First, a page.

The process for decomposing a fluorocarbon according to the second aspect of the present invention comprises the use of a reagent comprising carbon, one or more alkaline earth metals and one or more alkali metals as a decomposing agent. The components of the decomposing reagent will be described below.

Carbon in the reagent may contribute to decomposition of the fluorocarbon when it exists in combination with the alkaline earth metal. If oxygen exists in the gaseous phase, carbon may also form carbon monoxide upon the decomposition reaction of the fluorocarbon. The content of carbon in the reagent may vary according to the progress of the decomposition reaction, but may preferably be at least 0.25:1.0 in an atomic ratio of carbon to the alkaline earth metal at least at the initial stage of the decomposition reaction. Where the ratio is less than 0.25:1.0, the decomposition reaction may not proceed satisfactorily. The content of carbon retaining in the reagent may preferably be at an atomic ratio of carbon to the alkaline earth metal of at least 0.25:1.0 even during the reaction. However, if carbon is contained in the reagent at an atomic ratio of carbon to the alkaline earth metal of more than 4.0:1.0, the content of the alkaline earth metal decreases and the decomposition reaction may not proceed satisfactorily. Therefore, the content of carbon in the reagent may preferably be in a range of 0.25 to 4.0:1.0, more preferably 0.5 to 3.0:1.0, especially 1.0 to 2.0:1.0 in an atomic ratio of carbon to the alkaline earth metal. It is desirable that this content of carbon in the reagent is maintained from the initial stage of the decomposition reaction and even during the reaction.

Carbon in the reagent may be in the form of char, active carbon, carbon black or coke powder. There may also be employed carbon fiber and graphite as well as a material comprising predominantly an inorganic carbonaceous substance. Where the reagent is to be in the form of granulated particles, a powder of at least one of these carbonaceous materials may be subjected to granulation together with other starting materials such as an alkaline earth metal compound and an alkali metal compound. Where the reagent is to be a calcined product, a powder of at least one of these carbonaceous materials may be subjected to granulation together with another starting material such as an alkaline earth metal compound or with other starting materials such as an alkaline earth metal compound and an alkali metal compound.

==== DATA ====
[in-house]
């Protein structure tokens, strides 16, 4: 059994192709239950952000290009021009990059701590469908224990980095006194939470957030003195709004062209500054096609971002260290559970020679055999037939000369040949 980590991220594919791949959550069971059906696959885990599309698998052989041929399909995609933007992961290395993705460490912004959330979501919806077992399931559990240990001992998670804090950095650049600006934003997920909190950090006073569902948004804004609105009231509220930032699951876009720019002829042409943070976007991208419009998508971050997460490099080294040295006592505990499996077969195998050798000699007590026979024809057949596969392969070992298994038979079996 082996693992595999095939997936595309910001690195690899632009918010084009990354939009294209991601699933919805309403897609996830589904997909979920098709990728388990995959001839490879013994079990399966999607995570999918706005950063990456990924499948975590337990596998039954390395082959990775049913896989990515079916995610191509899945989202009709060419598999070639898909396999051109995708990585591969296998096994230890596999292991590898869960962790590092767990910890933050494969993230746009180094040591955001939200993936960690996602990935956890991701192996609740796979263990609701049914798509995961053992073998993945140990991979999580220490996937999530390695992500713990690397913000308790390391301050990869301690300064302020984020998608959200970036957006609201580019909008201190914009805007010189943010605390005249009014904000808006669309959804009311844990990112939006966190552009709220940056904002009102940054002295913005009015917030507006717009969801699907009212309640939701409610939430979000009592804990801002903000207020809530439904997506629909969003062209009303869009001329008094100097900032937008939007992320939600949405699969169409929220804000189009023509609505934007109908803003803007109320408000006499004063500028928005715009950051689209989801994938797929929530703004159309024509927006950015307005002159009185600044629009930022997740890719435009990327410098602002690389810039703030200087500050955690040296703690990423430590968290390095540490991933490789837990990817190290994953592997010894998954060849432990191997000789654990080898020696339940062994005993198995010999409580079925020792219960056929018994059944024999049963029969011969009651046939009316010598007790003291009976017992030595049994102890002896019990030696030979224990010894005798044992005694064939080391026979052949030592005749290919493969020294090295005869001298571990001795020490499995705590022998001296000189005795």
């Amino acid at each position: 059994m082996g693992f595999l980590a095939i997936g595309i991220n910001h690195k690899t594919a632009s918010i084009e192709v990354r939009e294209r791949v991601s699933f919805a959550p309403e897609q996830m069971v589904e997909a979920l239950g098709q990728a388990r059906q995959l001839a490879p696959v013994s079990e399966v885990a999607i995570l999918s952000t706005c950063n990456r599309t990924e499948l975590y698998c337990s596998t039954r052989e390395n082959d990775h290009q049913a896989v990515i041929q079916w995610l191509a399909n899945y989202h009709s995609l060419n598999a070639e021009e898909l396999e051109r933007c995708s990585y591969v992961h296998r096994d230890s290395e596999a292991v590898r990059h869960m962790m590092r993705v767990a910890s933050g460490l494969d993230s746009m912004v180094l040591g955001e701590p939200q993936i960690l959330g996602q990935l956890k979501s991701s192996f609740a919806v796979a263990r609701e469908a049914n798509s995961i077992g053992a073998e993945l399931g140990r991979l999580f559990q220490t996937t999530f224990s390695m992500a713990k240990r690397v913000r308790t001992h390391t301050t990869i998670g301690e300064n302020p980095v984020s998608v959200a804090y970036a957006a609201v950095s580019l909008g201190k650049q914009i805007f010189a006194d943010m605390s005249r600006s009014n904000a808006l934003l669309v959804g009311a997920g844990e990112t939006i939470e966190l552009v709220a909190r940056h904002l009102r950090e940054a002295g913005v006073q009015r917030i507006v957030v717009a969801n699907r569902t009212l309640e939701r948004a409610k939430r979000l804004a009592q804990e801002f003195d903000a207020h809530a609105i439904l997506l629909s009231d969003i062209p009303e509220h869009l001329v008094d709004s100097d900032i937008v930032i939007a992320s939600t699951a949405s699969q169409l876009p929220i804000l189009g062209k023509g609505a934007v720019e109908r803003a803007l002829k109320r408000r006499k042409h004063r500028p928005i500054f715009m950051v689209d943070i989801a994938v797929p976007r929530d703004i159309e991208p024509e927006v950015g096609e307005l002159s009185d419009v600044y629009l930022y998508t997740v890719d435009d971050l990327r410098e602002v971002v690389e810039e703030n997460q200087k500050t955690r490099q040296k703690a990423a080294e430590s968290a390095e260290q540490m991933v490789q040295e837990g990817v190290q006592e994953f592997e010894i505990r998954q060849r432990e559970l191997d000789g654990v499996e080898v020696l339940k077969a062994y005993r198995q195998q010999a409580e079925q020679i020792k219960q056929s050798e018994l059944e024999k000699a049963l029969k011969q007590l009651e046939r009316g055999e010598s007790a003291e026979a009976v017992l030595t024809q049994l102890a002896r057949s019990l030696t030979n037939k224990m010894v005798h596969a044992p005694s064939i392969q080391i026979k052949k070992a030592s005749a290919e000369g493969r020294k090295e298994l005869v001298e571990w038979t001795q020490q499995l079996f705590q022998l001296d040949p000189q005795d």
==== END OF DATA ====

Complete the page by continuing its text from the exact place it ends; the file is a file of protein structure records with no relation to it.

The alkaline earth metal in the reagent may act to decompose the fluorocarbon when existing in combination with carbon. For example, where the alkaline earth metal is calcium and the fluorocarbon to be decomposed is C2F6, the following reaction

3CaO+C2F6→3CaF2+CO2+CO

proceeds and, thus, the alkaline earth metal acts to fix fluorine contained in the fluorocarbon in the form of CaF2. Thus, the alkaline earth metal is a basic component of the reagent according to the present invention. Therefore, in this specification, the contents of carbon and the alkali metal are defined by relative proportions with respect to the amount of the alkaline earth metal, and the exact content of the the alkaline earth metal depends on the contents of carbon and the alkali metal. Where the reactive proportion of the alkaline earth metal is too small, the relative proportion of the alkaline earth metal contributing to the decomposition reaction with respect to the amount of carbon decreases as the reaction proceeds, so that a high decomposition rate becomes impossible to obtain. On the other hand, where the relative amount of the alkaline earth metal is too large, the relative proportion thereof with respect to carbon is too high, so that a high decomposition rate also becomes impossible to obtain.

The alkaline earth metal may include Be, Mg, Ca, Sr, Ba and Ra and may be contained in the reagent as an oxide, a hydroxide or a salt such as a carbonate. Among these alkaline earth metals, Ca and Mg are preferred. The present inventors tested various alkaline earth metals and found that Ca and Mg exhibit a high efficiency in the decomposition of the fluorocarbons. These substances can be easily handled because the starting materials or decomposition products thereof exhibit a low toxicity. The starting materials of these substances which are stable and can be easily handled are in the form of an oxygen-containing compound such as an oxide, hydroxide and carbonate. Quick lime, slaked lime, marble, magnesium carbonate and dolomite may be mentioned as definite examples, these substances being especially preferred in the form of an oxide.